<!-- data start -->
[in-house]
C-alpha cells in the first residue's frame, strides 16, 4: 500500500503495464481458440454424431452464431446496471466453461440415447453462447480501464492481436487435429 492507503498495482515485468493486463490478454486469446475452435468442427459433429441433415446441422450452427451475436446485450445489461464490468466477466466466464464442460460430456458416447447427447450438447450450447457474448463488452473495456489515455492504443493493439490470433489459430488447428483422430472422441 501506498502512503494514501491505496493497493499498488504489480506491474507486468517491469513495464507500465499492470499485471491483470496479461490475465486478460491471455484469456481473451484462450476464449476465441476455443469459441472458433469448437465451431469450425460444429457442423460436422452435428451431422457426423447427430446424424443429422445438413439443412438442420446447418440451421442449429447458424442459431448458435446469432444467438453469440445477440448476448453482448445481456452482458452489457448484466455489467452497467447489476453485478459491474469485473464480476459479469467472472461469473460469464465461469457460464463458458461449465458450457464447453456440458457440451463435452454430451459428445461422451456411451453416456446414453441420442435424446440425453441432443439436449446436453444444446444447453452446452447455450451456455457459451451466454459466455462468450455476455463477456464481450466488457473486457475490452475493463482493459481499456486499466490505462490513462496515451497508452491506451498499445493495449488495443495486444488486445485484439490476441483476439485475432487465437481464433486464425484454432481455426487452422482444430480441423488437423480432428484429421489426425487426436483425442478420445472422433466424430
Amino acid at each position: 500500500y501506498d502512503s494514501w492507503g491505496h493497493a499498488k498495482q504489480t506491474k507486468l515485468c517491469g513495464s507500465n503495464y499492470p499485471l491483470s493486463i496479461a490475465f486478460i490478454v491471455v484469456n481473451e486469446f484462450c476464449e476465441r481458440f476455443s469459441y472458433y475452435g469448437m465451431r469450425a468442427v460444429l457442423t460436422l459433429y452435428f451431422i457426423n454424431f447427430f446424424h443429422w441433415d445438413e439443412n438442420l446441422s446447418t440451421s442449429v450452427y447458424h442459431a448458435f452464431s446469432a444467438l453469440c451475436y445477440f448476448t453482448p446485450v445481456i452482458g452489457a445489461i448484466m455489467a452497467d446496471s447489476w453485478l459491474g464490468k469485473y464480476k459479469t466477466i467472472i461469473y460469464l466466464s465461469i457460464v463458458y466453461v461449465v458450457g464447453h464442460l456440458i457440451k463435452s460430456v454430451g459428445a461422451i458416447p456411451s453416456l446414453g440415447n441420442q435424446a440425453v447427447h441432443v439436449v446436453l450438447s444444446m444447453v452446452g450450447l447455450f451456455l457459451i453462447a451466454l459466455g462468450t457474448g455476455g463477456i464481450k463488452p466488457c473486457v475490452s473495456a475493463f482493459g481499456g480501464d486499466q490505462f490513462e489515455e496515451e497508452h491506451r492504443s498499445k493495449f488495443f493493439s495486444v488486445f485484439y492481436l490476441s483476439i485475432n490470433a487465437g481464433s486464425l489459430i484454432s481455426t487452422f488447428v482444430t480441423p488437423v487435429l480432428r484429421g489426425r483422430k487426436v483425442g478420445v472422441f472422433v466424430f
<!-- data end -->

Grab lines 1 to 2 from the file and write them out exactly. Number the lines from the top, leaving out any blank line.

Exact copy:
[in-house]
C-alpha cells in the first residue's frame, strides 16, 4: 500500500503495464481458440454424431452464431446496471466453461440415447453462447480501464492481436487435429 492507503498495482515485468493486463490478454486469446475452435468442427459433429441433415446441422450452427451475436446485450445489461464490468466477466466466464464442460460430456458416447447427447450438447450450447457474448463488452473495456489515455492504443493493439490470433489459430488447428483422430472422441 501506498502512503494514501491505496493497493499498488504489480506491474507486468517491469513495464507500465499492470499485471491483470496479461490475465486478460491471455484469456481473451484462450476464449476465441476455443469459441472458433469448437465451431469450425460444429457442423460436422452435428451431422457426423447427430446424424443429422445438413439443412438442420446447418440451421442449429447458424442459431448458435446469432444467438453469440445477440448476448453482448445481456452482458452489457448484466455489467452497467447489476453485478459491474469485473464480476459479469467472472461469473460469464465461469457460464463458458461449465458450457464447453456440458457440451463435452454430451459428445461422451456411451453416456446414453441420442435424446440425453441432443439436449446436453444444446444447453452446452447455450451456455457459451451466454459466455462468450455476455463477456464481450466488457473486457475490452475493463482493459481499456486499466490505462490513462496515451497508452491506451498499445493495449488495443495486444488486445485484439490476441483476439485475432487465437481464433486464425484454432481455426487452422482444430480441423488437423480432428484429421489426425487426436483425442478420445472422433466424430